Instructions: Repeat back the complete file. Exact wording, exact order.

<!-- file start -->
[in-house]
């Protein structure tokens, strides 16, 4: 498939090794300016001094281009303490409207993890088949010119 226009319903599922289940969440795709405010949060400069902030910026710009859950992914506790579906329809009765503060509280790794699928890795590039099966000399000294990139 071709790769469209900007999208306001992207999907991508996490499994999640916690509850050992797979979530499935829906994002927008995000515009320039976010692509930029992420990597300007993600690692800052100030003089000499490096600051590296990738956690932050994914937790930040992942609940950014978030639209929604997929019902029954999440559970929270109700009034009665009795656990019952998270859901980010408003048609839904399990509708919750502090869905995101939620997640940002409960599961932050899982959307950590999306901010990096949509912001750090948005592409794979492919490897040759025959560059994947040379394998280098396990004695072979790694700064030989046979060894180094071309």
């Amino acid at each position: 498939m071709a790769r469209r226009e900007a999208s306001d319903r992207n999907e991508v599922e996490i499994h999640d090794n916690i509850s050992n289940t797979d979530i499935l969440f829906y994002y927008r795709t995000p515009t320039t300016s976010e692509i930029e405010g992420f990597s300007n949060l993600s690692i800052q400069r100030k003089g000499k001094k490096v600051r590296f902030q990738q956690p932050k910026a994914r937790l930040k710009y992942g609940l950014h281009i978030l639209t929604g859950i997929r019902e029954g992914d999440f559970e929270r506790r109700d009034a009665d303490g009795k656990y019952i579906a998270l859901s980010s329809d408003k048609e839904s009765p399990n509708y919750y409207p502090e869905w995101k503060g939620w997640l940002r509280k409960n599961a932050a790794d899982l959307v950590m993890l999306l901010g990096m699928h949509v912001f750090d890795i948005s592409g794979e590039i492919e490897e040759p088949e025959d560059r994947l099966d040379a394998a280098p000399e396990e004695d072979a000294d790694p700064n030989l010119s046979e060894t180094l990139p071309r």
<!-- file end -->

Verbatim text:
[in-house]
């Protein structure tokens, strides 16, 4: 498939090794300016001094281009303490409207993890088949010119 226009319903599922289940969440795709405010949060400069902030910026710009859950992914506790579906329809009765503060509280790794699928890795590039099966000399000294990139 071709790769469209900007999208306001992207999907991508996490499994999640916690509850050992797979979530499935829906994002927008995000515009320039976010692509930029992420990597300007993600690692800052100030003089000499490096600051590296990738956690932050994914937790930040992942609940950014978030639209929604997929019902029954999440559970929270109700009034009665009795656990019952998270859901980010408003048609839904399990509708919750502090869905995101939620997640940002409960599961932050899982959307950590999306901010990096949509912001750090948005592409794979492919490897040759025959560059994947040379394998280098396990004695072979790694700064030989046979060894180094071309």
């Amino acid at each position: 498939m071709a790769r469209r226009e900007a999208s306001d319903r992207n999907e991508v599922e996490i499994h999640d090794n916690i509850s050992n289940t797979d979530i499935l969440f829906y994002y927008r795709t995000p515009t320039t300016s976010e692509i930029e405010g992420f990597s300007n949060l993600s690692i800052q400069r100030k003089g000499k001094k490096v600051r590296f902030q990738q956690p932050k910026a994914r937790l930040k710009y992942g609940l950014h281009i978030l639209t929604g859950i997929r019902e029954g992914d999440f559970e929270r506790r109700d009034a009665d303490g009795k656990y019952i579906a998270l859901s980010s329809d408003k048609e839904s009765p399990n509708y919750y409207p502090e869905w995101k503060g939620w997640l940002r509280k409960n599961a932050a790794d899982l959307v950590m993890l999306l901010g990096m699928h949509v912001f750090d890795i948005s592409g794979e590039i492919e490897e040759p088949e025959d560059r994947l099966d040379a394998a280098p000399e396990e004695d072979a000294d790694p700064n030989l010119s046979e060894t180094l990139p071309r």